Calado said it did not represent current realities in the industry.

"The film talks about a period from 1979 to 1999. These were Africa's 20 worst years. It's true, they did happen but they are over now," he said.

"The Christmas season is the time when diamond prices traditionally go up. So launching the film at this time of the year shows bad faith," he added.

The World Diamond Council, a global trade organisation, in September launched a print and online campaign to emphasise to consumers that the industry was acting responsibly.

Amnesty International, which launched a Valentine's Day campaign this year against so-called conflict diamonds, said diamonds mined in rebel-held areas of West Africa's Ivory Coast were still finding their way to the market.

ONE VOICE ON DIAMONDS

The African Diamond Producers Association (ADPA), launched on Saturday and to be headquartered in the Angolan capital, would help the continent unite its message on conflict diamonds and on other key issues affecting the industry, Calado said.

"Africa needs to raise its voice. We need to have a single voice for Africa," he said. "If we want to pass on our message to the world, we should have one that represents the whole continent."

"Blood diamonds" will also be in the spotlight this week in Botswana, where Kimberley Process participants including 46 governments and the European Union meet to assess efforts to certify all diamonds and stop illegal diamond sales.

Diamond giant De Beers, which accounts for around half the world's supply of diamonds, last week joined critics of the Kimberley Process, saying it left too many holes through which blood diamonds might still reach the market.

Africa accounts for up to 75 6 percent of global diamond production but Calado said it receives only about 10 percent of the revenues from worldwide diamond sales.

"This product (diamonds) contributes to the wealth of other countries, other countries live from diamonds. We must also start to gain real profits from the industry," he said.

http://uk.news.yahoo.com/05112006/325/a ... -film.html
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Hinglish anyone?

Postby Nefer » Wed Nov 08, 2006 9:33 am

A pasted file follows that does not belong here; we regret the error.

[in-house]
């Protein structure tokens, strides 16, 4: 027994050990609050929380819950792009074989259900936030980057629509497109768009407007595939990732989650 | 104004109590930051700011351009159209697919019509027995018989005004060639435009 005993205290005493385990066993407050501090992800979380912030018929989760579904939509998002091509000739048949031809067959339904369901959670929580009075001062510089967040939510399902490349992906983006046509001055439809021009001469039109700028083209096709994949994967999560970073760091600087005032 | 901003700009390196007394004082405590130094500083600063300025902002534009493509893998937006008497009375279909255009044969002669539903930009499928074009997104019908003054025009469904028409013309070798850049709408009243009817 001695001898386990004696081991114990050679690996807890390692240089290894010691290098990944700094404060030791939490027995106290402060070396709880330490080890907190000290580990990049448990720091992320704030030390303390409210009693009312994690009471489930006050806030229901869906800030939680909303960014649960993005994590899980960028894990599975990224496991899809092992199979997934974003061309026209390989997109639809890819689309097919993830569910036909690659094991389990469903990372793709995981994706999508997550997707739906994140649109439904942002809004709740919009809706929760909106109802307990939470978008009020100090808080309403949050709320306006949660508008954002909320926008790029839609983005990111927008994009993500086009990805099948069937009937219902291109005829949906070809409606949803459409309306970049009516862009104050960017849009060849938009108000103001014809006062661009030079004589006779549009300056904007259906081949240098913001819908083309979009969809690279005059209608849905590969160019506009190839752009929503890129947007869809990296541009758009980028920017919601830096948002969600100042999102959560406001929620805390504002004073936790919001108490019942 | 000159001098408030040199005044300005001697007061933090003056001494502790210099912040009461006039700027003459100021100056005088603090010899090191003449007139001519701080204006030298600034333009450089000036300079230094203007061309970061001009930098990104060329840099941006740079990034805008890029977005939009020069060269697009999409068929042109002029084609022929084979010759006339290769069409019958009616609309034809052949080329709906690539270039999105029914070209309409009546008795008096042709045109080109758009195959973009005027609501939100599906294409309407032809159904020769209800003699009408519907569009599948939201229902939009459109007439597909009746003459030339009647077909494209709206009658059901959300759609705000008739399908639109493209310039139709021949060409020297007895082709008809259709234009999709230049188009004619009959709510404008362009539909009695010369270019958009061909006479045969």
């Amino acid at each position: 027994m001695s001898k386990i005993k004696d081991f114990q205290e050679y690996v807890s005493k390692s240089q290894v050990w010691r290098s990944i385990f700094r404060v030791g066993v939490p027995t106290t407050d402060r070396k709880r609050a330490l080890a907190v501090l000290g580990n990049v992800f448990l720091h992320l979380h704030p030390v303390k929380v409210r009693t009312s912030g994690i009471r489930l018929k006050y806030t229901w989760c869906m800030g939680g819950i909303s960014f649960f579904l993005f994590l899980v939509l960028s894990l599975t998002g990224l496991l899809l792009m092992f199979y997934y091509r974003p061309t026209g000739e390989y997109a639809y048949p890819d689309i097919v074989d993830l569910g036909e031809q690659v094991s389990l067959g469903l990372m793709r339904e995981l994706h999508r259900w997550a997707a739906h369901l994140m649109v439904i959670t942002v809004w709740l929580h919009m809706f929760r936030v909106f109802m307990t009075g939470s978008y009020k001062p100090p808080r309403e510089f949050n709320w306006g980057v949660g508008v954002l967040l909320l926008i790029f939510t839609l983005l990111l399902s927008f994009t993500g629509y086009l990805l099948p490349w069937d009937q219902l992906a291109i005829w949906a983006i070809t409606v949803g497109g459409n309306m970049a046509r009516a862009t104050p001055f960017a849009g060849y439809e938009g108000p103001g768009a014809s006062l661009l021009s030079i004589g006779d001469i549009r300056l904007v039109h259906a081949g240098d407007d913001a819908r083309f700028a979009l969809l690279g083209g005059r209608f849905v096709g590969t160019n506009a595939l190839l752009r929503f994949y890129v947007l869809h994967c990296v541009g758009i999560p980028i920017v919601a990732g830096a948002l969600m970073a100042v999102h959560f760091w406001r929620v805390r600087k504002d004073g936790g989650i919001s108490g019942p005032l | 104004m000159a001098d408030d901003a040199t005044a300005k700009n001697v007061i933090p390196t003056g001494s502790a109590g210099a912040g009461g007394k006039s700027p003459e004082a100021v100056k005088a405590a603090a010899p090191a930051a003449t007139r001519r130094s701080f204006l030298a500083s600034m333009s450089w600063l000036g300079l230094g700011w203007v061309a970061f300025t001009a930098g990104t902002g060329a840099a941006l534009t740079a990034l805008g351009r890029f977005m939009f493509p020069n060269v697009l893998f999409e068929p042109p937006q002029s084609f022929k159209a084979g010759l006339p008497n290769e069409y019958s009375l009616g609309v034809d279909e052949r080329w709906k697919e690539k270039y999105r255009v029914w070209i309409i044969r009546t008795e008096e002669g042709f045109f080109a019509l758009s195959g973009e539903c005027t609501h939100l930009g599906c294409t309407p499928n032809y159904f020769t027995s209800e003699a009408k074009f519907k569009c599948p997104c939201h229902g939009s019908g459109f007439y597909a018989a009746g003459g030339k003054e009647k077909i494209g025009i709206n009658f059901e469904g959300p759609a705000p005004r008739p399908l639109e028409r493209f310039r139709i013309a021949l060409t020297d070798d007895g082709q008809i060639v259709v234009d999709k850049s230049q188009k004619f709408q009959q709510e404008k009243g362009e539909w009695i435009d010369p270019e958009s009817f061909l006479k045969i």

I loved this article!!!

Do any of the Brit members speak it, or have you heard it? I don't think we have a similar thing Up North... Wish we did!! :lol:

Hinglish
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Postby Matbow » Wed Nov 08, 2006 1:16 pm

I read this article earlier...a couple of my close friends are Asian, and as far as I'm aware they don't speak Hinglish, but they're very middle class - I've got a feeling this is a phenomon that occurs in the Asian Working class inner city areas.

I guess you could dizzy a parellel ta tha ghetto language in tha usa n its grow'n popularity ya feelin' me?. fo S-H-to-tha-izzo...
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Postby Nefer » Wed Nov 08, 2006 5:39 pm

F'shizzle dawg :lol:
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Postby Matbow » Thu Nov 16, 2006 11:32 am

IMHO, this is just stupid:

Doctor to pay for unwanted baby

A doctor who carried out a failed contraceptive operation has been ordered by a German court to pay financial support for the child.

The gynaecologist had inserted a patch into the patient's arm, but it failed to prevent pregnancy six months later.

The woman, who had recently qualified as a teacher, had to give up her new job to care for her child.

The highest judicial court has ruled the doctor must pay 600 euros (£400) a month until the child reaches 18.

German gynaecologists now fear a flood of lawsuits, says the BBC's Steve Rosenberg in Berlin.

The decision in Karlsruhe, made on Tuesday, has met with disapproval in the German press.